Troubled Loop office tower touted as apartment conversion

Chicago real estate players are anxious to see who takes on transforming empty offices

105 W. Adams Street (LoopNet)
105 W. Adams Street (LoopNet)

Most of a 41-story Chicago Loop building that faces foreclosure is being touted for a second time as an opportunity for conversion into apartments.

A court-appointed receiver hired the Chicago office of CBRE to list more than 30 floors of the Clark Adams building at 105 West Adams Street, owned by Blackstone and local developer Musa Tadros, Crain’s reported. The brokerage is advertising prospects for it to become apartments.

A conversion wouldn’t come cheap, according to AmTrust Realty Chicago head Patrick Kearney, who was recently hired to oversee AmTrust Realty’s Chicago portfolio, which is undergoing $100 million in renovations to upgrade them as offices and isn’t involved in the deal.

“It’s a very expensive endeavor,” Kearney said in an interview. “I’ve looked at multiple opportunities to convert primarily office to residential. The central Loop would benefit from more multifamily.”

Chicago real estate investors are anxious to see who jumps on struggling Loop office towers riddled by vacancy and considered prime candidates for conversion into residential projects such as student housing. The city has been urged by a panel of experts convened by the Urban Land Institute to free up tax incentives to facilitate the transformation of empty properties on LaSalle Street, and to also close a section of LaSalle to vehicles to create a more retail-friendly experience on the corridor. That would coincide with lobbies getting opened up to the public and retail businesses getting installed in them.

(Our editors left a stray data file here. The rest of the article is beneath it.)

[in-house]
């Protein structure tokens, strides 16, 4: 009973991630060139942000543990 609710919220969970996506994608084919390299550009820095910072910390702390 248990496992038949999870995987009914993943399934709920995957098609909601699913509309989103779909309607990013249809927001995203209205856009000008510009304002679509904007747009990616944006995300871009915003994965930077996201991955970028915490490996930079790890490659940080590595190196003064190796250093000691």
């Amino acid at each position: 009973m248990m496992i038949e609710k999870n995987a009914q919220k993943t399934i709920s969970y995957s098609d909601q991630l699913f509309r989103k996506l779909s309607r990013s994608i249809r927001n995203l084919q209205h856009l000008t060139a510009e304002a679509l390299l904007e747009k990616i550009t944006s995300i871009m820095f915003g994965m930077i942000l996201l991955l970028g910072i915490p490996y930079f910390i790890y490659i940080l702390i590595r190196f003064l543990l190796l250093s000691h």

“The rent you’ll get ultimately, at least initially, on a conversion likely won’t be anywhere near what these shiny new towers are getting in the Gold Coast and River North,” Kearney said. “Creating another 24/7 neighborhood in the middle of the Loop and having a more mixed-use feel to it would benefit office buildings, the city, all the local stakeholders. It’s just going to take time.”

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In 2019, Chicago-based developer City Pads had a plan to turn the building into co-living apartments. The company couldn’t reach a deal with Musa Tadros, which faces growing loan problems in the Chicago area after First Midwest Bank filed a $22.8 million foreclosure lawsuit against it in November 2020.

“The office market is much worse than anyone anticipated,” Tadros said, according to Crain’s.

Tadros owns Will County-based Crown Commercial Real Estate, and was also named earlier this year in a separate foreclosure action over a $27.5 million loan on the Chatham Village shopping center on the South Side. It has an appraised value that dropped to $13.4 million recently from $38.7 million in 2012.

It isn’t just offices that are struggling. The hotel portion at the Clark Adams building, owned by Blackstone, is also at risk of foreclosure, Crain’s reported. Hotels dominate Chicago-area properties considered most at-risk of delinquency or default in commercial mortgage-backed securities, according to Trepp.

The $274 million loan on which Blackstone defaulted is backed by the Club Quarters hotels on the Adams building’s lower floors as well as three others in Boston, San Francisco and Philadelphia. The loan’s servicer “is evaluating options to determine workout strategy including pursuing foreclosure,” Crain’s reported, citing Bloomberg.

[Crain’s] – Sam Lounsberry 

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